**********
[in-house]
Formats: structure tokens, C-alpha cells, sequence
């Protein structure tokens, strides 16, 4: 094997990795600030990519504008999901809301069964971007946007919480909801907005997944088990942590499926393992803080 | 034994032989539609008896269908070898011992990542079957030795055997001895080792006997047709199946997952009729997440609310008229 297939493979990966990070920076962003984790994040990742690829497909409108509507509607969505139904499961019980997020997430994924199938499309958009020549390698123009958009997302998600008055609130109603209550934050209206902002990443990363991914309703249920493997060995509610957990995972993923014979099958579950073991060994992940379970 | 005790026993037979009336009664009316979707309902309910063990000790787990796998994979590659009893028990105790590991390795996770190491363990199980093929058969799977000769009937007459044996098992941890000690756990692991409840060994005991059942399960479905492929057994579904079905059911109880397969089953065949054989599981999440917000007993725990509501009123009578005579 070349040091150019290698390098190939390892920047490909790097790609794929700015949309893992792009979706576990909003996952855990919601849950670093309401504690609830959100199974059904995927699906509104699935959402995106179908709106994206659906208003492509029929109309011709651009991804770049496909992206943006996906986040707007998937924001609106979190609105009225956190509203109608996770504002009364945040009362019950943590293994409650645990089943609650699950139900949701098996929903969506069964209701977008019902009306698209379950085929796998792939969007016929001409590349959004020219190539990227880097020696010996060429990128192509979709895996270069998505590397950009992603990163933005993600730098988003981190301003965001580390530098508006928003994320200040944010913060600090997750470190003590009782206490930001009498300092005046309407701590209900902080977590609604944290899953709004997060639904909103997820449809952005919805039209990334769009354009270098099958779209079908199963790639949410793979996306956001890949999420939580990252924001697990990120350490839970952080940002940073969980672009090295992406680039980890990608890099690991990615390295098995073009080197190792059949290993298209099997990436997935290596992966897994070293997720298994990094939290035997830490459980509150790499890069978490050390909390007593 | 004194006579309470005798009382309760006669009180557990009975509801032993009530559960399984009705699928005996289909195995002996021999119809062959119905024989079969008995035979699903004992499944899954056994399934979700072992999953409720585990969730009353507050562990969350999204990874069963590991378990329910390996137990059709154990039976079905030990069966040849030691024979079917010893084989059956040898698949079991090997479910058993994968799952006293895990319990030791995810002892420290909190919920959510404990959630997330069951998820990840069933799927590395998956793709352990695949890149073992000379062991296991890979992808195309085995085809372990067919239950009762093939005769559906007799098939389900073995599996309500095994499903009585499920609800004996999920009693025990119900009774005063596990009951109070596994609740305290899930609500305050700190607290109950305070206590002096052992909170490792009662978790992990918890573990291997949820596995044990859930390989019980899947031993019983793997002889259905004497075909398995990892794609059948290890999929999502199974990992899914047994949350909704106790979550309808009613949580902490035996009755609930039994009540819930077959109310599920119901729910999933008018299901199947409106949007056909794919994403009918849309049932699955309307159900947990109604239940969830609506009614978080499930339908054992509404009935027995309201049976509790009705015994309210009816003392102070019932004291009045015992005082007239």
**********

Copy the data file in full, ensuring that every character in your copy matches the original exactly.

[in-house]
Formats: structure tokens, C-alpha cells, sequence
């Protein structure tokens, strides 16, 4: 094997990795600030990519504008999901809301069964971007946007919480909801907005997944088990942590499926393992803080 | 034994032989539609008896269908070898011992990542079957030795055997001895080792006997047709199946997952009729997440609310008229 297939493979990966990070920076962003984790994040990742690829497909409108509507509607969505139904499961019980997020997430994924199938499309958009020549390698123009958009997302998600008055609130109603209550934050209206902002990443990363991914309703249920493997060995509610957990995972993923014979099958579950073991060994992940379970 | 005790026993037979009336009664009316979707309902309910063990000790787990796998994979590659009893028990105790590991390795996770190491363990199980093929058969799977000769009937007459044996098992941890000690756990692991409840060994005991059942399960479905492929057994579904079905059911109880397969089953065949054989599981999440917000007993725990509501009123009578005579 070349040091150019290698390098190939390892920047490909790097790609794929700015949309893992792009979706576990909003996952855990919601849950670093309401504690609830959100199974059904995927699906509104699935959402995106179908709106994206659906208003492509029929109309011709651009991804770049496909992206943006996906986040707007998937924001609106979190609105009225956190509203109608996770504002009364945040009362019950943590293994409650645990089943609650699950139900949701098996929903969506069964209701977008019902009306698209379950085929796998792939969007016929001409590349959004020219190539990227880097020696010996060429990128192509979709895996270069998505590397950009992603990163933005993600730098988003981190301003965001580390530098508006928003994320200040944010913060600090997750470190003590009782206490930001009498300092005046309407701590209900902080977590609604944290899953709004997060639904909103997820449809952005919805039209990334769009354009270098099958779209079908199963790639949410793979996306956001890949999420939580990252924001697990990120350490839970952080940002940073969980672009090295992406680039980890990608890099690991990615390295098995073009080197190792059949290993298209099997990436997935290596992966897994070293997720298994990094939290035997830490459980509150790499890069978490050390909390007593 | 004194006579309470005798009382309760006669009180557990009975509801032993009530559960399984009705699928005996289909195995002996021999119809062959119905024989079969008995035979699903004992499944899954056994399934979700072992999953409720585990969730009353507050562990969350999204990874069963590991378990329910390996137990059709154990039976079905030990069966040849030691024979079917010893084989059956040898698949079991090997479910058993994968799952006293895990319990030791995810002892420290909190919920959510404990959630997330069951998820990840069933799927590395998956793709352990695949890149073992000379062991296991890979992808195309085995085809372990067919239950009762093939005769559906007799098939389900073995599996309500095994499903009585499920609800004996999920009693025990119900009774005063596990009951109070596994609740305290899930609500305050700190607290109950305070206590002096052992909170490792009662978790992990918890573990291997949820596995044990859930390989019980899947031993019983793997002889259905004497075909398995990892794609059948290890999929999502199974990992899914047994949350909704106790979550309808009613949580902490035996009755609930039994009540819930077959109310599920119901729910999933008018299901199947409106949007056909794919994403009918849309049932699955309307159900947990109604239940969830609506009614978080499930339908054992509404009935027995309201049976509790009705015994309210009816003392102070019932004291009045015992005082007239």